Vols pull off upset
Oct 20, 2013 | 444 views | 0 0 comments | 9 9 recommendations | email to a friend | print
TENNESSEE KICKER Michael Palardy (1) kicks a field goal as time expires in the fourth quarter to give his team a 23-21 victory over South Carolina in Saturday’s SEC game in Knoxville. Tennessee wide receiver Tyler Drummer (3) is holding. AP photo
TENNESSEE KICKER Michael Palardy (1) kicks a field goal as time expires in the fourth quarter to give his team a 23-21 victory over South Carolina in Saturday’s SEC game in Knoxville. Tennessee wide receiver Tyler Drummer (3) is holding. AP photo
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KNOXVILLE (AP) — Michael Palardy lived up to his word.

Palardy made a 19-yard field goal as time expired Saturday for a 23-21 victory over No. 11 South Carolina that ended the Volunteers’ 19-game losing streak against ranked opponents. Palardy had predicted such a scenario a day earlier in a conversation with Tennessee coach Butch Jones.

“I said, ‘You’ve got the game-winner tomorrow, right?’” Jones said. “And he said, ‘I got you, Coach.’”

The loss may have proved doubly painful for South Carolina, which had a four-game winning streak snapped. Quarterback Connor Shaw left the game after being sacked by Marlon Walls and Daniel McCullers with less than five minutes remaining. South Carolina coach Steve Spurrier said afterward that Shaw had a sprained knee.

“I think he sort of got tackled on it,” Spurrier said. “It collapsed under him, he said.”

Tennessee (4-3, 1-2 SEC) got into field-goal range on a spectacular 39-yard catch by freshman Marquez North, who snared the ball with his left hand at the South Carolina 26 while being closely covered by cornerback Ahmad Christian down the left sideline. Four consecutive runs by Marlin Lane got the Vols to the South Carolina 2 and set up the field goal.

Palardy celebrated his game-winning kick by racing to join his teammates on the sideline closest to the Tennessee locker room, where they gathered to celebrate at about the 15-yard line. They later ran to the other side of the field to celebrate with Tennessee’s band and students.

Tennessee coach Butch Jones chest-bumped athletic director Dave Hart on his way off the field.

“It meant everything, to be honest with you,” Palardy said. “It’s been a long time coming.”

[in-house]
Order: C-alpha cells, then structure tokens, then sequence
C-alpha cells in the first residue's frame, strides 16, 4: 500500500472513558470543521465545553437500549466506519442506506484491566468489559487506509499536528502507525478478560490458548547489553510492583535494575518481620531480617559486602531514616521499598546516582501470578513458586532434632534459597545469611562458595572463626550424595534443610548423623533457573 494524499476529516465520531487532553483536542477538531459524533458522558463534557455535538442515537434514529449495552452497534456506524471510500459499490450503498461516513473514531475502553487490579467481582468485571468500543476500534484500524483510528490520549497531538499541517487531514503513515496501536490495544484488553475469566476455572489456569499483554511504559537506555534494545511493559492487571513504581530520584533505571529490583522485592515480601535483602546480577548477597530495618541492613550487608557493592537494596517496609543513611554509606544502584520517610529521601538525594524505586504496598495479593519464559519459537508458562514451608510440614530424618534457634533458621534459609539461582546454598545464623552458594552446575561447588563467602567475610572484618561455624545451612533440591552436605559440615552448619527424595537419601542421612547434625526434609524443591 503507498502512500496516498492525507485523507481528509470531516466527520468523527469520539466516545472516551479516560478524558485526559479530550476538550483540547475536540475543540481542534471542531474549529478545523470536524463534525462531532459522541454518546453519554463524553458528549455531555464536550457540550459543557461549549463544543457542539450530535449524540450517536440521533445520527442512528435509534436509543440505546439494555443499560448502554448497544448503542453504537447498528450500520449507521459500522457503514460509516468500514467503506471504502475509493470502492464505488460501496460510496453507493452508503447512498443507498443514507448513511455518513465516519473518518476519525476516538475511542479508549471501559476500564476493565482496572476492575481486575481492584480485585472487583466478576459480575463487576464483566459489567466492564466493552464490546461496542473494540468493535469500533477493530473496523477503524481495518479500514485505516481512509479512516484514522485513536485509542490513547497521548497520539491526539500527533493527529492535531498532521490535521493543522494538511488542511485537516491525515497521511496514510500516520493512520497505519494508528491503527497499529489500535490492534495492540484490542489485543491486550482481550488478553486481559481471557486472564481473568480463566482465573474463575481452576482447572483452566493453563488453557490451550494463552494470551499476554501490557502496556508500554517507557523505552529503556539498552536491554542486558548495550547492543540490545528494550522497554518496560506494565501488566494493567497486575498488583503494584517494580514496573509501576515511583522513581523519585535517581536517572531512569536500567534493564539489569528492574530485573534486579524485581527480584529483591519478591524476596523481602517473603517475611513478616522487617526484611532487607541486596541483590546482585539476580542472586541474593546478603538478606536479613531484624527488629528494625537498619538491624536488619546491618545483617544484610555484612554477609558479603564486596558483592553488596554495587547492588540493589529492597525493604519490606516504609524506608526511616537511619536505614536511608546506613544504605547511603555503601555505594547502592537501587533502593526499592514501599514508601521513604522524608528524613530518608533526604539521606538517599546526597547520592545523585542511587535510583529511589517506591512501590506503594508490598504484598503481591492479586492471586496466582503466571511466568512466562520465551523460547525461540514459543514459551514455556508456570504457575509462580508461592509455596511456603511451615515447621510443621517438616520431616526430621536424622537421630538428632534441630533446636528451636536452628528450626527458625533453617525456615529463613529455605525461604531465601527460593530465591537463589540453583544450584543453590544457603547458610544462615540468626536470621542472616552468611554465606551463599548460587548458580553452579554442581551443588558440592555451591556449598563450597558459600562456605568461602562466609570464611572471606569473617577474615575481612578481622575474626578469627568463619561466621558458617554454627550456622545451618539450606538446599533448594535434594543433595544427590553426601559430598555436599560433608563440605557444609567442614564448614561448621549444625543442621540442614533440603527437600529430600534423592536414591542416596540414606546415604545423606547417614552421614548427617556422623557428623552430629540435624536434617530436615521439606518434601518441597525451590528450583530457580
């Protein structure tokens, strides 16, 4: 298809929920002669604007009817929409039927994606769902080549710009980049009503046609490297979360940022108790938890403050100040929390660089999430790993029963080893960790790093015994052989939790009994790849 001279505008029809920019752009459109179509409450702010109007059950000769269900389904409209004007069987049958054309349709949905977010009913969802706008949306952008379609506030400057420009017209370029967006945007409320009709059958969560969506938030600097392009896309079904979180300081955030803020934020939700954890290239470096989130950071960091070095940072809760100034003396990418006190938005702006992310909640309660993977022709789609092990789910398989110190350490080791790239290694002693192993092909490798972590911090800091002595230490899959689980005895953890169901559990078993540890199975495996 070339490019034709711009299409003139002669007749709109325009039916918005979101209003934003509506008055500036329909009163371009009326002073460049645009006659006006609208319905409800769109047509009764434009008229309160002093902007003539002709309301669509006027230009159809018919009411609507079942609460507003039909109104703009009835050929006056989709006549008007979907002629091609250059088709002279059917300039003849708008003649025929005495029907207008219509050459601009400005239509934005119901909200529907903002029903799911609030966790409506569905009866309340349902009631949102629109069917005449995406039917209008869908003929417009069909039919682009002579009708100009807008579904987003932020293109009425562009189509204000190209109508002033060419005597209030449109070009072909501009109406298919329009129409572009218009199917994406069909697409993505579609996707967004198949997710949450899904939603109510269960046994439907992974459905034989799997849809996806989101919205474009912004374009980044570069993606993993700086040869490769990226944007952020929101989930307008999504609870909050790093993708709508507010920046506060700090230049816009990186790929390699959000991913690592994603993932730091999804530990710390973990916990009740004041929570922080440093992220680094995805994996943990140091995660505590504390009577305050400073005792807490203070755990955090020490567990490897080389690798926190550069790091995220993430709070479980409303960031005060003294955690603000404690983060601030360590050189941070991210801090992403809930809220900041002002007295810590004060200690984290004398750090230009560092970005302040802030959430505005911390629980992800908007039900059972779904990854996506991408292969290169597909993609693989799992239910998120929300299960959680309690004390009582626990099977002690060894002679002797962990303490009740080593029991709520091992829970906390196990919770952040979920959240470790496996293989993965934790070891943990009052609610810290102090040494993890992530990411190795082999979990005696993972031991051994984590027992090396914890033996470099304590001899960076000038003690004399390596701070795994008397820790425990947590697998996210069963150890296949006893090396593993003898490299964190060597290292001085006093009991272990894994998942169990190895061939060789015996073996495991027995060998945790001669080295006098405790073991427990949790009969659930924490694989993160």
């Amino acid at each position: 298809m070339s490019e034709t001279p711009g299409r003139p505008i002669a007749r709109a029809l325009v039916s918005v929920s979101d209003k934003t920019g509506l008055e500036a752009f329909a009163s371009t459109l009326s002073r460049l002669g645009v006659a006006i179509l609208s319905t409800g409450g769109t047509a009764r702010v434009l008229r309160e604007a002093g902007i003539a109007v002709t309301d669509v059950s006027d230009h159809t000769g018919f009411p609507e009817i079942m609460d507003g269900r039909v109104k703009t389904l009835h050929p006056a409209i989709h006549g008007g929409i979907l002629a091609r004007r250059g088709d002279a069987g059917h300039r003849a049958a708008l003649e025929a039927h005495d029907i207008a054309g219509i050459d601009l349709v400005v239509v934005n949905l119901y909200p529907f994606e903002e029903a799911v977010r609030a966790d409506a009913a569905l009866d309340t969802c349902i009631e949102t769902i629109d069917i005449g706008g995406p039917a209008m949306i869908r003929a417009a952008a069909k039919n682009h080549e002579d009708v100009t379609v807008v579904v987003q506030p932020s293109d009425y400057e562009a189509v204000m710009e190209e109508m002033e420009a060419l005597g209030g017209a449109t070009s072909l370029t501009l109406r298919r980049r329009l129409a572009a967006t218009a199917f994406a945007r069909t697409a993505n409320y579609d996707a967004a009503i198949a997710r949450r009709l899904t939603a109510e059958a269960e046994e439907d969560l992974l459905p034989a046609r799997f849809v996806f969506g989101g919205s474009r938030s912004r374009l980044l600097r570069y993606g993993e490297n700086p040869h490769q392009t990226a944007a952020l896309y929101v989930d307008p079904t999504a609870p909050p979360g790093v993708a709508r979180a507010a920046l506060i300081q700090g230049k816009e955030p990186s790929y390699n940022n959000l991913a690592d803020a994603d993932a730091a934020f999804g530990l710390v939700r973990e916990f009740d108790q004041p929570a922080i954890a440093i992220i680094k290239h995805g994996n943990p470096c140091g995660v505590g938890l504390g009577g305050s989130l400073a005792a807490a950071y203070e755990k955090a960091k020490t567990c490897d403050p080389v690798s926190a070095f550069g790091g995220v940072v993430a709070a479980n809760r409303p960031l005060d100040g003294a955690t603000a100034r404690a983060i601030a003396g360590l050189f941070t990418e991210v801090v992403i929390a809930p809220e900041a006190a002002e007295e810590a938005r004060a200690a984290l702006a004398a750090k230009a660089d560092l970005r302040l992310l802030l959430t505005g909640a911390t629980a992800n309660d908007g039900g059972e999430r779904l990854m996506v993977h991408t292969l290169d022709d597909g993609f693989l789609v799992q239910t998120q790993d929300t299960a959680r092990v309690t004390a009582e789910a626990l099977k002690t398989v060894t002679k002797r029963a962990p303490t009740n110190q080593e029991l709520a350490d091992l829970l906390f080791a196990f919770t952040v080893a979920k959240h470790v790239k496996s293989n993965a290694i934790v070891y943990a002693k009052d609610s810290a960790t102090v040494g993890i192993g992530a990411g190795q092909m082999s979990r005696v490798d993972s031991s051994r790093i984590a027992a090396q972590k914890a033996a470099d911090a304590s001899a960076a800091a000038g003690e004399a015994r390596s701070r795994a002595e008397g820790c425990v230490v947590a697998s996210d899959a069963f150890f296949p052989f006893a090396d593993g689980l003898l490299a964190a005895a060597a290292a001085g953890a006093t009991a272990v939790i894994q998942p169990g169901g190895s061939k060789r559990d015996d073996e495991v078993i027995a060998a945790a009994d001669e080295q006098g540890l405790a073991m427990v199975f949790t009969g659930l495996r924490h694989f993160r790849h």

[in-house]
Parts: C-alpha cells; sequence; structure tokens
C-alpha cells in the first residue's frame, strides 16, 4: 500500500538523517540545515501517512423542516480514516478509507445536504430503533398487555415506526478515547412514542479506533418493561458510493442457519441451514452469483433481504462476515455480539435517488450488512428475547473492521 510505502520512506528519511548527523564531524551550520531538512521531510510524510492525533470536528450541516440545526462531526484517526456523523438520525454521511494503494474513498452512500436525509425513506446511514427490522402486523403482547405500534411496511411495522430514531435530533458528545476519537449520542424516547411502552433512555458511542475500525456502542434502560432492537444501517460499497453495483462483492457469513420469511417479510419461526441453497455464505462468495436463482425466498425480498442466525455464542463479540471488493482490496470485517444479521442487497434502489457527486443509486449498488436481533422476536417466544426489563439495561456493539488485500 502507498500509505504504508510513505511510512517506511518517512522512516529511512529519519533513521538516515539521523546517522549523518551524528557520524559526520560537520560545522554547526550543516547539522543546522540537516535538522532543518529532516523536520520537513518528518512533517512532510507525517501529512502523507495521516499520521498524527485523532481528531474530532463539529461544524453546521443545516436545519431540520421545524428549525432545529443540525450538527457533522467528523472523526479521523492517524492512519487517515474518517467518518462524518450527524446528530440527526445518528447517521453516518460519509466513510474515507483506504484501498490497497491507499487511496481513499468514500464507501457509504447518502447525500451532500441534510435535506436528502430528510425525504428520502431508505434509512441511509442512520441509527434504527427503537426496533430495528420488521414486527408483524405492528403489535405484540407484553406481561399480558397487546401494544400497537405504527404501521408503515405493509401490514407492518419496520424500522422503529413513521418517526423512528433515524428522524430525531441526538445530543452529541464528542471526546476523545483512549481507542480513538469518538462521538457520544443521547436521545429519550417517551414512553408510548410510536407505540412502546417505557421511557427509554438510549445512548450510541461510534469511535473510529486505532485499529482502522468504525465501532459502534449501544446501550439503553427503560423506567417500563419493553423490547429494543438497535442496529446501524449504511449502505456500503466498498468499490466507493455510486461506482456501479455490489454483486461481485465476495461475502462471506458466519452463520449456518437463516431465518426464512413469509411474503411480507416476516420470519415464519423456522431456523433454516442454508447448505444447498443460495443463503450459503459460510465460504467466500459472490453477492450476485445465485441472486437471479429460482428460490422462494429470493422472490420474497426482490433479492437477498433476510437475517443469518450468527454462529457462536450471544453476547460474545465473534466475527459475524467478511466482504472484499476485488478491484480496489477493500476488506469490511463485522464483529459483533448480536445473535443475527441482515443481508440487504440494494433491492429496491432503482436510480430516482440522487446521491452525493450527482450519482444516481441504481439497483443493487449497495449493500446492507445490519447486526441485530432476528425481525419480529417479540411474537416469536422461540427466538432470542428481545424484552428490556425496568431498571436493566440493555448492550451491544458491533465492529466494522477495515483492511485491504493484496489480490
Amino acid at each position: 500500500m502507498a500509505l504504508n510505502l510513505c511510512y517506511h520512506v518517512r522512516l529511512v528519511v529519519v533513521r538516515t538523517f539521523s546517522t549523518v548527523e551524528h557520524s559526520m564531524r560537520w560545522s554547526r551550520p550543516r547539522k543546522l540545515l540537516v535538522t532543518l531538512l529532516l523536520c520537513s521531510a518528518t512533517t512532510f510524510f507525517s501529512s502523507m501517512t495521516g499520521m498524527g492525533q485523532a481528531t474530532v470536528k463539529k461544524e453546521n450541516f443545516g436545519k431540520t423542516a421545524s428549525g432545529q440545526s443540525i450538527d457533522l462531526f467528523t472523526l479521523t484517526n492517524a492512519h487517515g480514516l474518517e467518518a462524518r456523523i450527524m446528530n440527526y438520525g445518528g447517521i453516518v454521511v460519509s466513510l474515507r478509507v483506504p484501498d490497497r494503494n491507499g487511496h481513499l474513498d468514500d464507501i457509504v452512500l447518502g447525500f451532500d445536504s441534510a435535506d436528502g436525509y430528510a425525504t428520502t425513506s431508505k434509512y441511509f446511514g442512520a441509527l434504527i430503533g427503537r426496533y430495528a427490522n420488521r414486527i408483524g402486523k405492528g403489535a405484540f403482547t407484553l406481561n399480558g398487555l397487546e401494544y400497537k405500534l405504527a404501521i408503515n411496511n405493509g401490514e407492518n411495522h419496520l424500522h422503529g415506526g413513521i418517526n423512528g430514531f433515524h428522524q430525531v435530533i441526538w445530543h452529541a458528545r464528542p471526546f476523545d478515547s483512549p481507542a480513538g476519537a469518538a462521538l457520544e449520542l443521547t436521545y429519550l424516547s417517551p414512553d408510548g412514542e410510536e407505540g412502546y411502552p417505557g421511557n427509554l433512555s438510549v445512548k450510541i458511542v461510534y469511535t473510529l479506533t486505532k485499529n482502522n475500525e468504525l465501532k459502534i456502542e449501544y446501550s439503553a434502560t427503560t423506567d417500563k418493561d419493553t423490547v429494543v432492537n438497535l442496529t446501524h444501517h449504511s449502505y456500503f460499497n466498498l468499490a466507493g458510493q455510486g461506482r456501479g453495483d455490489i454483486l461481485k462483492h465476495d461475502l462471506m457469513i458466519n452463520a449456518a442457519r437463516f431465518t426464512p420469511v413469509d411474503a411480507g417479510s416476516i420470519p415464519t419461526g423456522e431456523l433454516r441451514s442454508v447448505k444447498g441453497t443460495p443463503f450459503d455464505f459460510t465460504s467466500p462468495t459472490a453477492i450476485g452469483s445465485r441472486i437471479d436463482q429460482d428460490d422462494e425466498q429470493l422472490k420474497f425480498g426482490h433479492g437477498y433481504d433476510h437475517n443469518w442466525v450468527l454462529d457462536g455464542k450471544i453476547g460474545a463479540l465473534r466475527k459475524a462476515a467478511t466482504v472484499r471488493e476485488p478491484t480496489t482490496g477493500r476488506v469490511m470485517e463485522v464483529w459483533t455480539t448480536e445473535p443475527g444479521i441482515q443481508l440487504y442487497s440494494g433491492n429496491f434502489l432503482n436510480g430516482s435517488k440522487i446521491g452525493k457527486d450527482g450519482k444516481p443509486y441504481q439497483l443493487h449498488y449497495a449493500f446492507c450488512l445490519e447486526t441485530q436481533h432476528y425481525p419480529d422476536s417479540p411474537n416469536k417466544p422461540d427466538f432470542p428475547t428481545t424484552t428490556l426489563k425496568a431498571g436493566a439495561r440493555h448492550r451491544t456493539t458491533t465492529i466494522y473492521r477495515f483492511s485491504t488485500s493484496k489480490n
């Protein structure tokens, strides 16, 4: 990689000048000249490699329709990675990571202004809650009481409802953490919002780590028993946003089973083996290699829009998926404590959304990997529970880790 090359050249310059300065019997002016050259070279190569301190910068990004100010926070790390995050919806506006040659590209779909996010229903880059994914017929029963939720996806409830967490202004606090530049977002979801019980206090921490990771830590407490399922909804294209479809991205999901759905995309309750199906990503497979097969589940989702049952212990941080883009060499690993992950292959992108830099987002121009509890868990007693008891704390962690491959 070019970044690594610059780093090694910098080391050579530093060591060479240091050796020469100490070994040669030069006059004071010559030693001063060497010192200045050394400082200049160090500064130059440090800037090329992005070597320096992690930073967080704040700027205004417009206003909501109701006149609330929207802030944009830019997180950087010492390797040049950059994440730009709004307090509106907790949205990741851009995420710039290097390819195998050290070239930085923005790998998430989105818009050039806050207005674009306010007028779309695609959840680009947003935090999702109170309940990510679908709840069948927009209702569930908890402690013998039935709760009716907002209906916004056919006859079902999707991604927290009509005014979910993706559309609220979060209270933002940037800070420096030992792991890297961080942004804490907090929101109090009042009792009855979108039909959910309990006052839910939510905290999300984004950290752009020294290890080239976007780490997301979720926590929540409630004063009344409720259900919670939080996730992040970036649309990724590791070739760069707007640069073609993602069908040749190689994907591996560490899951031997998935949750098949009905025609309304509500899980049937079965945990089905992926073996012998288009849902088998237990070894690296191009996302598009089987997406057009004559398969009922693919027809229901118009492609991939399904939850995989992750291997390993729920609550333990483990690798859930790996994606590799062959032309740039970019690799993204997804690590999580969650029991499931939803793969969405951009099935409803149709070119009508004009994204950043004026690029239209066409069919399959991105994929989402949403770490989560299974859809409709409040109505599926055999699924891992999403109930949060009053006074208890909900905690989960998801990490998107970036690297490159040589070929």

Mike Davis rushed for 137 yards and a touchdown for South Carolina (5-2, 3-2), which erased a 17-7 halftime deficit before falling. Shaw had a touchdown run and a touchdown pass, though he also was 7 of 21 and threw his first interception of the season, ending a string of 177 consecutive passes without getting picked off.

“They came out, played fast, did the things we expect them to do,” Davis said. “We just didn’t execute.”

Tennessee hadn’t beaten a ranked foe since a 31-13 victory over No. 21 South Carolina on Oct. 31, 2009. But on a day when hundreds of former Volunteers joined the team Saturday in running onto Neyland Stadium, Tennessee finally started playing like the Vols of old.

About 250 former Tennessee players, including All-Pro selections Al Wilson and Jamal Lewis, joined the team in going through the “T’’ and onto the playing field before the game.

“I was shaking all those guys’ hands earlier and told them, ‘We’ve got your back,’” Tennessee offensive tackle Antonio “Tiny” Richardson said. “We’re trying to get Tennessee back to where it needs to be. I think we took the first step to getting there.”

The presence of all those former Vols seemed to inspire Tennessee.

Tennessee took a 3-0 lead on a 37-yard field goal that was set up by a targeting penalty on South Carolina safety Kadetrix Marcus that resulted in his ejection. Marcus had hit Alton “Pig” Howard at the end of a 12-yard reception.

After Shaw’s 76-yard touchdown pass to Damiere Byrd put South Carolina ahead 7-3 on the first play of the second quarter, Tennessee reached the end zone on its next two series. Justin Worley threw a 6-yard touchdown pass to Howard and Rajion Neal added a 5-yard touchdown run.

“It’s ultimately a matter of belief,” Jones said. “I thought our team took a valuable step forward two weeks ago. It was gut-wrenching, but also our kids believed and they built confidence. Confidence is a powerful thing. Belief is a powerful thing. We’ve pointed to this game for a long period of time.”

South Carolina regained the momentum after a gutsy fourth-down call.

Shaw scrambled 9 yards for the first down on fourth-and-8 from the Tennessee 45. Shaw capped the drive by pitching right to Davis on third-and-6 for a 21-yard touchdown.

After Palardy’s 46-yard field-goal attempt sailed wide left on Tennessee’s next possession, South Carolina grabbed a 21-17 lead Shaw’s 1-yard touchdown run late in the third quarter.

Tennessee cut the lead to 21-20 with 10:11 remaining on Palardy’s 33-yard field goal, which was set up by North’s leaping 48-yard reception. But the Vols stalled after reaching South Carolina territory on their next two possessions.

South Carolina, which has gone 6 of 6 on fourth-down conversions over the last two weeks, considered trying to put away the game with one more fourth-down attempt. South Carolina faced fourth-and-2 from its own 26 with about three minutes left when Spurrier kept his offense on the field and called two straight timeouts before finally opting to punt.

“We were thinking about going for it,” Spurrier said. “We went up there and if it looked good, we were thinking about going for it. Then, the second time, they actually changed their defense a little bit. We thought we had a little bit of a hole there. ... But looking back, I always tell myself to go for those.”

That punt set the stage for Palardy to reward Jones’ faith in him.

“He tells me every day to visualize a game-winning kick because sooner or later it would come down to it,” Palardy said. “Sure enough, he was right.”